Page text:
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Re: RDFa and Web Directions North 2009

From: Kjetil Kjernsmo <kjetil@kjernsmo.net>
Date: Fri, 13 Feb 2009 23:43:19 +0100
To: Ian Hickson <ian@hixie.ch>
Cc: public-rdfa@w3.org, RDFa mailing list <public-rdf-in-xhtml-tf@w3.org>
Message-id: <200902132343.24995.kjetil@kjernsmo.net>

On Friday 13 February 2009, Ian Hickson wrote:
> Note that you can already "ask questions" on the Web. For example, I
> just searched for "which country napolean", which is neither the
> right question nor correctly spelt (though that wasn't intentional),
> and Google answered:

Well, you just proved that google sucks, didn't you? It couldn't get the 
answer to that basic question right...

Another example, I'd like to have the latest version of the SPARQL 
Update spec, and I expect to get it if I ask for "sparql update". 

See, the problem with google is that you will only get a good answer if 
you are able to ask the right question. So, yeah, as a good searcher I 
could add "sparql update latest version", but frankly, it won't impress 
me as long as it is.

Natural language has too many ambiguities, too many metaphors, synonyms 
etc, those searches are not more to opening lines, they are really not 
useful in many cases.

I've done a lot of work with librarians, and you'd be surprised to learn 
how many people regularly seek physical public libraries, as they find 
google unhelpful. People are simply not very good at getting the 
questions right and for good reason.

For example, I was looking for a disease, and all I knew about it was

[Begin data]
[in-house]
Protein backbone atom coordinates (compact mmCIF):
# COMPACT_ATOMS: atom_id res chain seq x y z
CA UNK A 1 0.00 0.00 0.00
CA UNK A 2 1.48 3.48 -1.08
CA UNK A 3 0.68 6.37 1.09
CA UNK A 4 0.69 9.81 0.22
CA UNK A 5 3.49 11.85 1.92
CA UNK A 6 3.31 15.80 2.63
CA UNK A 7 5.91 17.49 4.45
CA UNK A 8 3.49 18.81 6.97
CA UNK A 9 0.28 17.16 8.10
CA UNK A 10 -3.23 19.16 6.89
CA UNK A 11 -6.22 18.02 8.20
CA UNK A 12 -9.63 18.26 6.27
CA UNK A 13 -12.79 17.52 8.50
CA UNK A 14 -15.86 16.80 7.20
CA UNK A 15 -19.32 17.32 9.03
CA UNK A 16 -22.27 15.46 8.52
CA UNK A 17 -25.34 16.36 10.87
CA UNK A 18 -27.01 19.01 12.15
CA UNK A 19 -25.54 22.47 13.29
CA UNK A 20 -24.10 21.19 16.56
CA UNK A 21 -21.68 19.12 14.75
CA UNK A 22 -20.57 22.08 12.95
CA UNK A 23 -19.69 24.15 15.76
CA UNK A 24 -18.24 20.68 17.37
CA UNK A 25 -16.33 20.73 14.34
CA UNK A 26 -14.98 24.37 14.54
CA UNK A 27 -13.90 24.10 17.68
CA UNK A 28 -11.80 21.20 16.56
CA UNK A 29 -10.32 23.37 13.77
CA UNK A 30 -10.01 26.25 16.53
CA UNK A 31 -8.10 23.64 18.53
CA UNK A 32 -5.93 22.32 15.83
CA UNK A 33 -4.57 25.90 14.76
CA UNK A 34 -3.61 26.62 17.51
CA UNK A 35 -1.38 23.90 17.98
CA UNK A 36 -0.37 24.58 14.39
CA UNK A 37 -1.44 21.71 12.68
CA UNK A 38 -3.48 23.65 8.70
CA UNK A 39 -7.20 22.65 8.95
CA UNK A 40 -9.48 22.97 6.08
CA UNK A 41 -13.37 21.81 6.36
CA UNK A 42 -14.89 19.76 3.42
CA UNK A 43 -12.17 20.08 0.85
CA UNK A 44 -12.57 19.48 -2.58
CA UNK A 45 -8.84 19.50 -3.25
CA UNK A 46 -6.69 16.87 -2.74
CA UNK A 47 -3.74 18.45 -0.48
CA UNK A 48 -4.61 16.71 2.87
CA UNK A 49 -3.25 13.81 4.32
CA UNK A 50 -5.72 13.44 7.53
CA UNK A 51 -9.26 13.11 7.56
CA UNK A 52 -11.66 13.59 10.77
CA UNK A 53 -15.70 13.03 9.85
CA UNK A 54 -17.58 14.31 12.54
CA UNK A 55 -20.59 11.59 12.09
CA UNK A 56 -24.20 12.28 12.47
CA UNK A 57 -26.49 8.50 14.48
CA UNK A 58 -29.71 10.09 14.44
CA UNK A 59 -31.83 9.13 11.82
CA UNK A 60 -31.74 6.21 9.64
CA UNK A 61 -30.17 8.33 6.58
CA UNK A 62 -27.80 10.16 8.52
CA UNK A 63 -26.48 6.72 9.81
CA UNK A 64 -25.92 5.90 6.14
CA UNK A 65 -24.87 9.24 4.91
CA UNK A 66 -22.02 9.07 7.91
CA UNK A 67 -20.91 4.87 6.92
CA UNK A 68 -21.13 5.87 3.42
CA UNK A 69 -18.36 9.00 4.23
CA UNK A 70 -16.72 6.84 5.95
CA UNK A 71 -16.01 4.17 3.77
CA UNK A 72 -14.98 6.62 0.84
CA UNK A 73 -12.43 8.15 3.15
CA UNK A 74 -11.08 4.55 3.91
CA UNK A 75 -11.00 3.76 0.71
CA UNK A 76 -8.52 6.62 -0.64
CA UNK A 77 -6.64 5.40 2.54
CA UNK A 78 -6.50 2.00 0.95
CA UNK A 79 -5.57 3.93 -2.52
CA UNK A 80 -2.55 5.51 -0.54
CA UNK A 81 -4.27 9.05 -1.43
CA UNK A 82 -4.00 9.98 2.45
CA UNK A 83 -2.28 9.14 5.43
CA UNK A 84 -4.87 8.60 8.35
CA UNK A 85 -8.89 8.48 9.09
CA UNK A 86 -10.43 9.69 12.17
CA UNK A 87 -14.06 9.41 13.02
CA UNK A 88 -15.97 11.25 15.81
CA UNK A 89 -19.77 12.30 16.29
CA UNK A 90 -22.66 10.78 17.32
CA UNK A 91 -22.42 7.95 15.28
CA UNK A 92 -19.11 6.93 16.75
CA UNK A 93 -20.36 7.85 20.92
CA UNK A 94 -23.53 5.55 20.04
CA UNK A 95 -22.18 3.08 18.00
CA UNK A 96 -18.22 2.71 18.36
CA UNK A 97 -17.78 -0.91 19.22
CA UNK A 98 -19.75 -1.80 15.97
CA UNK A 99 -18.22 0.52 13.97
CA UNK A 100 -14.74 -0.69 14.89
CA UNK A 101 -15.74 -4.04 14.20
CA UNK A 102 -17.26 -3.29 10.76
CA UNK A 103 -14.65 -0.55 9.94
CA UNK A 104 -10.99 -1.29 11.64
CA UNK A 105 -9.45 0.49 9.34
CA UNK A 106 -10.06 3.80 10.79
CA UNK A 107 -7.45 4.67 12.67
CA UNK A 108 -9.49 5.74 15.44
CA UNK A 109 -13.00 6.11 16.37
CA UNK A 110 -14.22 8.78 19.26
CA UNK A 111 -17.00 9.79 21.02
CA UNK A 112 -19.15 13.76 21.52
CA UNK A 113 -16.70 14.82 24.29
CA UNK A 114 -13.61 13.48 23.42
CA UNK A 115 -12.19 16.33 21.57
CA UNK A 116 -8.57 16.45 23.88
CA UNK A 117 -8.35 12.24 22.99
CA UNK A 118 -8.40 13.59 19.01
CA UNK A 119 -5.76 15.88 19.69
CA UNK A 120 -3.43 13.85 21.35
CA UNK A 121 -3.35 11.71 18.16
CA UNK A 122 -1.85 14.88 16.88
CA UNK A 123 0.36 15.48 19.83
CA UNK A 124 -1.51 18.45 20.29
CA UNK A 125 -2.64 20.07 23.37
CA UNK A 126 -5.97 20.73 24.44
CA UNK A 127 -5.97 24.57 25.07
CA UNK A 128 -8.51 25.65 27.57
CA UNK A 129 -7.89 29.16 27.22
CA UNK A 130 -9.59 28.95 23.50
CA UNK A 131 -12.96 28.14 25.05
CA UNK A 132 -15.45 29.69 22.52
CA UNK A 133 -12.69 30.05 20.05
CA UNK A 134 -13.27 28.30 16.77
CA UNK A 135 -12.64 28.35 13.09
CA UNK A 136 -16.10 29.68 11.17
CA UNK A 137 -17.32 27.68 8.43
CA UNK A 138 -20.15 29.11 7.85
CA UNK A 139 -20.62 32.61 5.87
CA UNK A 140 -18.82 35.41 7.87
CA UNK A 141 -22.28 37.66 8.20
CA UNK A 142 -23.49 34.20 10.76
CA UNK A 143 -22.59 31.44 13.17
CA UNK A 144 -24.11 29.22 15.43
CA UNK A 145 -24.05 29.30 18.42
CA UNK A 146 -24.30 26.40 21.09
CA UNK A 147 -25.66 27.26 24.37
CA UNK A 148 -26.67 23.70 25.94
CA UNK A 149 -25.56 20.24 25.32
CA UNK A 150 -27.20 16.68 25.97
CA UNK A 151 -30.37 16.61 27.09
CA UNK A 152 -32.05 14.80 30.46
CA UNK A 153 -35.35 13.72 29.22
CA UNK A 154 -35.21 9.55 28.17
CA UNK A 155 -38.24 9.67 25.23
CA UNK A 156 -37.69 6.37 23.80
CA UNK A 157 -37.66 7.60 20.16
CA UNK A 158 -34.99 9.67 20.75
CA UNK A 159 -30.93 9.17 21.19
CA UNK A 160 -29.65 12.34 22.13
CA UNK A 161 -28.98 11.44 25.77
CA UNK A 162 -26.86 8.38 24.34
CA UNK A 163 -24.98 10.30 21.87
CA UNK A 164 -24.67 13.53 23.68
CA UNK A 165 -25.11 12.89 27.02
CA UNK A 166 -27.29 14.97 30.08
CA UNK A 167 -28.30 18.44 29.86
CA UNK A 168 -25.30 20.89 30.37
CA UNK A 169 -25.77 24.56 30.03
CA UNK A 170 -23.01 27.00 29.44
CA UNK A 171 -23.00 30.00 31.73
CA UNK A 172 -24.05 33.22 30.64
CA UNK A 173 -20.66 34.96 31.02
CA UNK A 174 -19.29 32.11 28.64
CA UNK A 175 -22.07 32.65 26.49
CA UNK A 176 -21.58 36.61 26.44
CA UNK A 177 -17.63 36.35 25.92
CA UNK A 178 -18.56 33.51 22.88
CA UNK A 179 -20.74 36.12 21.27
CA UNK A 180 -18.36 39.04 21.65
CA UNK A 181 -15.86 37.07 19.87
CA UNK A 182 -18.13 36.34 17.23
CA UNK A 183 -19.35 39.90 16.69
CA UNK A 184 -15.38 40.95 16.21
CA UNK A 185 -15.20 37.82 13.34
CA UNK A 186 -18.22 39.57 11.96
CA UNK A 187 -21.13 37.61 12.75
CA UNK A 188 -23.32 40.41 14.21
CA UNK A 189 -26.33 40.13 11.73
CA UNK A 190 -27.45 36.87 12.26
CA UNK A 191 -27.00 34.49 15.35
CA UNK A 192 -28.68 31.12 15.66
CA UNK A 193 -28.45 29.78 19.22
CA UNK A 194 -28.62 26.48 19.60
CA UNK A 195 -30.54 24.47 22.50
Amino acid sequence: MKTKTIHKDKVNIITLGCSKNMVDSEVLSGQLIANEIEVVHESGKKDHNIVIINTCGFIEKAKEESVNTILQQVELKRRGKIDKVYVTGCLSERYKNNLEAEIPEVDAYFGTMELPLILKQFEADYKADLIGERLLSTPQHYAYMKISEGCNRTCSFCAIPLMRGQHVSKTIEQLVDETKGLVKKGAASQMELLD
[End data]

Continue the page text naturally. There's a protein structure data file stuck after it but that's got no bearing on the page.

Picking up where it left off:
that it was something that it often occured as a result of 
tuberkulosis. That's the kind of things humans often start out with. 
Try that on google! 

Add a some relations, and you have a decent chance, so that's what we 
did, so what you can do now is just search for what you know, and with 
two clicks, you'll find several things that will give you some 
associations, such as "inflammation of the lining of the lungs", or 
pleuritis, which gets you on the right track. Google requires you to 
offer these associations up front, it doesn't assist with anything 
beyond simple speling mistakes, whereas just a little bit of knowledge 
organisation will assist people in finding what they want. 

Kjetil Kjernsmo
Programmer / Astrophysicist / Ski-orienteer / Orienteer / Mountaineer
Homepage: http://www.kjetil.kjernsmo.net/     OpenPGP KeyID: 6A6A0BBC
Received on Friday, 13 February 2009 22:43:59 UTC

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